It was a Blue Monday for the St. Louis Blues in Calgary. After opening the scoring in the first period, the Blues were utterly dominated by the Calgary Flames for the balance of the game.
The Flames won a very one-sided game over the Blues by a 7-1 score.

The rundown

The Blues opened the scoring early on, as the Flames lost a board battle along the wall in their own zone. Klim Kostin intercepted the puck and a couple quick passes later, Tyler Bozak deposited the puck into a wide-open net (Jacob Markström had zero chance) to make it 1-0 Blues.
51 seconds later, the Flames answered back. Off a broken play in the neutral zone, Erik Gudbranson opted to dump the puck in. He did so and Matthew Tkachuk beat out the Blues defenders for the loose puck. A quick pass to Nikita Zadorov and a point shot later, the Flames had tied the game at 1-1.
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The Flames drew a penalty off a face-off and their power play went to work, generating five shots and tons of good looks but not scoring. After the power play, though, the Blues turned over the puck in the neutral zone and Johnny Gaudreau led an odd-man rush. Dillon Dube cut to the net, bringing a defender with him and opening up Chris Tanev in the slot (as the trailing Flames player) and Tanev beat Jordan Binnington to make it 2-1 Flames.
The Flames went back to the power play after the Blues got nabbed for too many men. 40 seconds into their advantage, the Flames got a rush chance. Robert Bortuzzo sprawled out to block Tkachuk’s pass into the slot. He failed, effectively wiping Binnington out, and Elias Lindholm scored from the slot to make it 3-1 Flames.
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Shots were 17-7 Flames (12-4 Flames at five-on-five) and scoring chances 8-2 Flames in the first period.
The wheels absolutely fell off for the Blues in the second period. The Flames had the first 11 shots on goal and utterly dominated play.
The Flames made it 4-1 on an early power play. The Blues couldn’t clear the zone, Rasmus Andersson passed to Tkachuk, and Tkachuk found Sean Monahan in front of the net. It was academic at that point and the Flames padded their lead.
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A little later on, another Flames goal. Blake Coleman led a Flames three-on-one rush. He tried to pass it to the slot but the puck just missed its intended recipient. But the Flames recovered the puck. Mikael Backlund’s shot was stopped, but Blake Coleman won a battle with a defender in front of the net and poked in the loose rebound to make it 5-1 Flames.
A little later, Gaudreau got a rush chance but a defender put a stick into his hands so he couldn’t get the shot off. But the Blues couldn’t clear the zone! So a couple quick passes from Gaudreau to Tkachuk to Adam Ruzicka led to the rookie putting one past Binnington to make it 6-1 Flames.
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And late in the period, Tkachuk sent Gaudreau in alone on a partial breakaway and he picked the top corner on Binnington to give the Flames a 7-1 lead.
Shots were 18-2 Flames (15-2 Flames at five-on-five) and scoring chances 16-1 Flames in the second period.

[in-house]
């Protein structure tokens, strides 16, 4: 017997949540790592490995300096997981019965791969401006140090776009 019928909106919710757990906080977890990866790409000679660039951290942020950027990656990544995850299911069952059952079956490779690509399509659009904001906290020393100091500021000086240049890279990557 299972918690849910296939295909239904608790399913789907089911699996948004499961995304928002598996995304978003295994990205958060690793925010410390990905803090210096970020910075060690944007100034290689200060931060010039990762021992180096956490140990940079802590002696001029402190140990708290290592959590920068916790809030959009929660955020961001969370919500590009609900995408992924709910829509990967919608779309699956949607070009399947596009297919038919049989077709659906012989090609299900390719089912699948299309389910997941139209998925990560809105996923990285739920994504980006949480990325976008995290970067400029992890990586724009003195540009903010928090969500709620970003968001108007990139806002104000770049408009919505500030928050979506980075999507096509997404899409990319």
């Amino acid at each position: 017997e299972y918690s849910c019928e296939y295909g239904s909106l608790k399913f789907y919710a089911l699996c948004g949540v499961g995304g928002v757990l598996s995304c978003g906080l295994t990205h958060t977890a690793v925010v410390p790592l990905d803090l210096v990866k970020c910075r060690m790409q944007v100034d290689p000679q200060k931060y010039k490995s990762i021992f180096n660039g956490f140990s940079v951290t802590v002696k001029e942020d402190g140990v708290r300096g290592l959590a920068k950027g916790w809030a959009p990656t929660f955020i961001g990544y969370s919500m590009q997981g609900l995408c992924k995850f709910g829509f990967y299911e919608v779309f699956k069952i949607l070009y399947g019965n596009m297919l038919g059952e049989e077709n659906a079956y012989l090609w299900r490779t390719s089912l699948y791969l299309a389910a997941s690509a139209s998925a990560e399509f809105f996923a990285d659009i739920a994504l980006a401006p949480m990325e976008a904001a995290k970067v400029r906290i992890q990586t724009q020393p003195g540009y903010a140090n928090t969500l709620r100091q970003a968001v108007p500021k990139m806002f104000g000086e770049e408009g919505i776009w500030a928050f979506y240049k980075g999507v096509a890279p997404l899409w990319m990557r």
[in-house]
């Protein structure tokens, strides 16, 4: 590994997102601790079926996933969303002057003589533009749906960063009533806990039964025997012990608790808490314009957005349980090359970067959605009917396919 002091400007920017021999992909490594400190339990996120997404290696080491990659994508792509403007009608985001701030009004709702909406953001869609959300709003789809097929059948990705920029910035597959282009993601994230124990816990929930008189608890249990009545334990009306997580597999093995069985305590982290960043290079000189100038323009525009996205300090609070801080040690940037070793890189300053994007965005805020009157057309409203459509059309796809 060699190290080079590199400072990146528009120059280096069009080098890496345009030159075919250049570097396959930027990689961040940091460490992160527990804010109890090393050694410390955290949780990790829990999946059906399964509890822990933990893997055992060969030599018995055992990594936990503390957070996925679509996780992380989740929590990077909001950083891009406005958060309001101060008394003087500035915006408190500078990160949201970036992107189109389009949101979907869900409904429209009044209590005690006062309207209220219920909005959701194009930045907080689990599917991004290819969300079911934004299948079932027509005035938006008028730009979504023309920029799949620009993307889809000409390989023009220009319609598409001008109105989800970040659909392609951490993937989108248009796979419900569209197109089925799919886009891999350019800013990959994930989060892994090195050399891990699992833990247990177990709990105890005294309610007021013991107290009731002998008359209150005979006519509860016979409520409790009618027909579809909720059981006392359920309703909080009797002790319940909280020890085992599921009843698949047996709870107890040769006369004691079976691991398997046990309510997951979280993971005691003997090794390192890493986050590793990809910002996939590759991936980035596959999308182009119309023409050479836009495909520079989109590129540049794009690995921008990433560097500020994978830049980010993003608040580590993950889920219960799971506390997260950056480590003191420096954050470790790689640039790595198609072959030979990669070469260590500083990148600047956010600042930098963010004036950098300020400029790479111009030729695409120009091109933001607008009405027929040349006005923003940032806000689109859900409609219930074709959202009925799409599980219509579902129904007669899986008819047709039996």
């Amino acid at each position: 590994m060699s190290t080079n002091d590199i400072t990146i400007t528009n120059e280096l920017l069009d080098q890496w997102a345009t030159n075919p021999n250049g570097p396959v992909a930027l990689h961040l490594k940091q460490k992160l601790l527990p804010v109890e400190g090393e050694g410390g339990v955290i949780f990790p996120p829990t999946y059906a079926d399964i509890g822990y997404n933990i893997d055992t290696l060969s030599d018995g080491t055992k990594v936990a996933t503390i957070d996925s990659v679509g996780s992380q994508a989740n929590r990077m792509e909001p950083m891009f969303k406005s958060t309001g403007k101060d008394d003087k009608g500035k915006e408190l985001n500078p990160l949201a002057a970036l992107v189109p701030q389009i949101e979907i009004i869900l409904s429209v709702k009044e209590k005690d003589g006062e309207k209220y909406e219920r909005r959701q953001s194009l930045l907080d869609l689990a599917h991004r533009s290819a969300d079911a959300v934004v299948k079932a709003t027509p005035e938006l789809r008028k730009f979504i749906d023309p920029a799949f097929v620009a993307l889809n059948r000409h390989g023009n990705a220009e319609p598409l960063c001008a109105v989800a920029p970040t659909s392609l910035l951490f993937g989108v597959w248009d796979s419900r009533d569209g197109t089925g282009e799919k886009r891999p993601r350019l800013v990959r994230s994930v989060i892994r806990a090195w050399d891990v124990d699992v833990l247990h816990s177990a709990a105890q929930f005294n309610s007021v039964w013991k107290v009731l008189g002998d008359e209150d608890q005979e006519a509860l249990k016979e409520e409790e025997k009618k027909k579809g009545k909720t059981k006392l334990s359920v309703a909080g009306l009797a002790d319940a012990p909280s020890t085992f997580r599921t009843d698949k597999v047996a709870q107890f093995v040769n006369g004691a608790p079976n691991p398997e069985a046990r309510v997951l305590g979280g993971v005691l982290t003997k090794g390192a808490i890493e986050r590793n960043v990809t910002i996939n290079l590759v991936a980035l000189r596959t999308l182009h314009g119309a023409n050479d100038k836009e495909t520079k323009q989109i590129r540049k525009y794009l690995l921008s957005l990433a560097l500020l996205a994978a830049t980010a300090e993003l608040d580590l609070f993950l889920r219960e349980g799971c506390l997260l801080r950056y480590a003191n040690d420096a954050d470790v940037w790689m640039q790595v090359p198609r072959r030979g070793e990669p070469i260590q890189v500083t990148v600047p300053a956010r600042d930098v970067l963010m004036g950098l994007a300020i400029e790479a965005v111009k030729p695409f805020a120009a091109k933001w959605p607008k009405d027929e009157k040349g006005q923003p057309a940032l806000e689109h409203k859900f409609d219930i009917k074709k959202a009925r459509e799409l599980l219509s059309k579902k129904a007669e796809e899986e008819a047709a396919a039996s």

The Flames were largely content to sit back and let the clock run out in the third period. They didn’t give the Blues too much and defended fairly well.
Shots were 13-12 Flames (13-9 Flames at five-on-five) and scoring chances were 15-7 Flames in the third period.

Why the Flames won

Two things happened here.
First, the Blues came in after being out-shot 39-17 in Vancouver on Sunday night but getting bailed out by Husso in net and a few skilled offensive players. The Blues got zero breaks on Monday night, though, and you can make an argument that few, if any, Blues were any good on this occasion.
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Second, the Flames were very sharp. Aside from some early bobbles in their own end, they executed well and buried their chances. They wildly out-chanced the Blues when this game was up for grabs, and to their credit did kept coming at them offensively for much of the rest of the game.
The Blues were quite bad, but the Flames were also quite good.

Red Warrior

Tkachuk had five assists. Gaudreau had a goal and three assists. Let’s give it jointly to them.
But the Flames had a lot of nice contributions from just about everybody on their team.

The turning point

The Blues didn’t love the too many men penalty in the first period. But they were incredibly disorganized on their penalty kill and the Flames’ third goal seemingly killed any chances they had of climbing back into this hockey game.
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The numbers

Percentage stats are 5v5 and via Natural Stat Trick. Game score via Hockey Stat Cards.
Expected
Goals For%
O-Zone
Face-Off%
Game
Score
Coleman
90.9
80.0
2.45
Backlund
90.9
88.9
2.53
Mangiapane
88.4
85.7
0.75
Gudbranson
88.0
66.7
3.53
Zadorov
85.9
66.7
4.41
Tanev
85.8
66.7
4.72
Dube
85.6
57.1
1.56
Hanifin
83.0
71.4
2.79
Lucic
80.7
50.0
0.84
Gaudreau
80.5
75.0
5.93
Tkachuk
78.5
75.0
5.96
Ruzicka
78.3
57.1
2.68
Monahan
78.2
57.1
1.64
Kylington
77.2
72.7
2.89
Andersson
75.3
83.3
2.30
Lindholm
71.4
75.0
2.84
Lewis
68.9
75.0
1.53
Ritchie
56.6
66.7
0.29
Markström
0.96
Vladar

This and that

This was the first time since Mar. 3, 2021 that the Flames scored seven or more goals in a game. (That was a 7-3 win over Ottawa.)
15 different Flames skaters had shots on goal. 12 different Flames skaters registered points.

Up next

The Flames (19-12-6) are headed back on the road! They’re in Columbus on Wednesday to visit the Blue Jackets and have a return engagement with the Blues in St. Louis on Thursday.

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